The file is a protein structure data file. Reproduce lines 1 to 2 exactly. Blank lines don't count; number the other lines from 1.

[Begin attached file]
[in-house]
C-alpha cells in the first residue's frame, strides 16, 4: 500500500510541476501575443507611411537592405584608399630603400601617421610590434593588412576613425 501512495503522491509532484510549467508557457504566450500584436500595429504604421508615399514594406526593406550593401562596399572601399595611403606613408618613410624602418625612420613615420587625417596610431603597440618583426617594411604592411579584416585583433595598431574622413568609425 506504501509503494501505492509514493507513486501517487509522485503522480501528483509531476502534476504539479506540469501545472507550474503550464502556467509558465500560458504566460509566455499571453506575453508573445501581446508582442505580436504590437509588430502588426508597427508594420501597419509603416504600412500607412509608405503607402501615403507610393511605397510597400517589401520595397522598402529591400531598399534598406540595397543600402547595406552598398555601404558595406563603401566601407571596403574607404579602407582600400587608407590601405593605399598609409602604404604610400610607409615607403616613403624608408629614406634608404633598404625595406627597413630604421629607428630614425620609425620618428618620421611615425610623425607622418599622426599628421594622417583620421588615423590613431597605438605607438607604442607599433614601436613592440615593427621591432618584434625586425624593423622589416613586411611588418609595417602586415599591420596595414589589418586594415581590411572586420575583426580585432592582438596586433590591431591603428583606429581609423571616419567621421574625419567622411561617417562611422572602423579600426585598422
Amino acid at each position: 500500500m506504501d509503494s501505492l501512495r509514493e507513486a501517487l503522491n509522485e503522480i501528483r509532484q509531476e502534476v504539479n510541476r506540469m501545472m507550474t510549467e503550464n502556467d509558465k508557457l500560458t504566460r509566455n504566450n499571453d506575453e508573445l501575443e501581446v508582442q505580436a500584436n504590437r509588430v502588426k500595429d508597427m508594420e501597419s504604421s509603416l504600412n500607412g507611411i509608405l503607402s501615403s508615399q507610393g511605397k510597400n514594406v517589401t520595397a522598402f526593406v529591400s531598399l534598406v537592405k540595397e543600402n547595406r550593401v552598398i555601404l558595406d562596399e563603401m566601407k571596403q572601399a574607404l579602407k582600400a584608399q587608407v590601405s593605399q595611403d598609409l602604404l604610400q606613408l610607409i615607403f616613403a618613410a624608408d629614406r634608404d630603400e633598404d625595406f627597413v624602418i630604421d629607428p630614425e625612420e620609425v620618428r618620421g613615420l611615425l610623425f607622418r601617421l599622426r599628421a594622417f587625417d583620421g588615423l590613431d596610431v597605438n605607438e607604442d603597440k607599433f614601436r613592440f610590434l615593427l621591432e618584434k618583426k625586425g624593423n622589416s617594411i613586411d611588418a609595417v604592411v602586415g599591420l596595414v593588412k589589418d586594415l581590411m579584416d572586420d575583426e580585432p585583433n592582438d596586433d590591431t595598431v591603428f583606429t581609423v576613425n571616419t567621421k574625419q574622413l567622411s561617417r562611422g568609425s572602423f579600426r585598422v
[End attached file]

[in-house]
C-alpha cells in the first residue's frame, strides 16, 4: 500500500510541476501575443507611411537592405584608399630603400601617421610590434593588412576613425 501512495503522491509532484510549467508557457504566450500584436500595429504604421508615399514594406526593406550593401562596399572601399595611403606613408618613410624602418625612420613615420587625417596610431603597440618583426617594411604592411579584416585583433595598431574622413568609425 506504501509503494501505492509514493507513486501517487509522485503522480501528483509531476502534476504539479506540469501545472507550474503550464502556467509558465500560458504566460509566455499571453506575453508573445501581446508582442505580436504590437509588430502588426508597427508594420501597419509603416504600412500607412509608405503607402501615403507610393511605397510597400517589401520595397522598402529591400531598399534598406540595397543600402547595406552598398555601404558595406563603401566601407571596403574607404579602407582600400587608407590601405593605399598609409602604404604610400610607409615607403616613403624608408629614406634608404633598404625595406627597413630604421629607428630614425620609425620618428618620421611615425610623425607622418599622426599628421594622417583620421588615423590613431597605438605607438607604442607599433614601436613592440615593427621591432618584434625586425624593423622589416613586411611588418609595417602586415599591420596595414589589418586594415581590411572586420575583426580585432592582438596586433590591431591603428583606429581609423571616419567621421574625419567622411561617417562611422572602423579600426585598422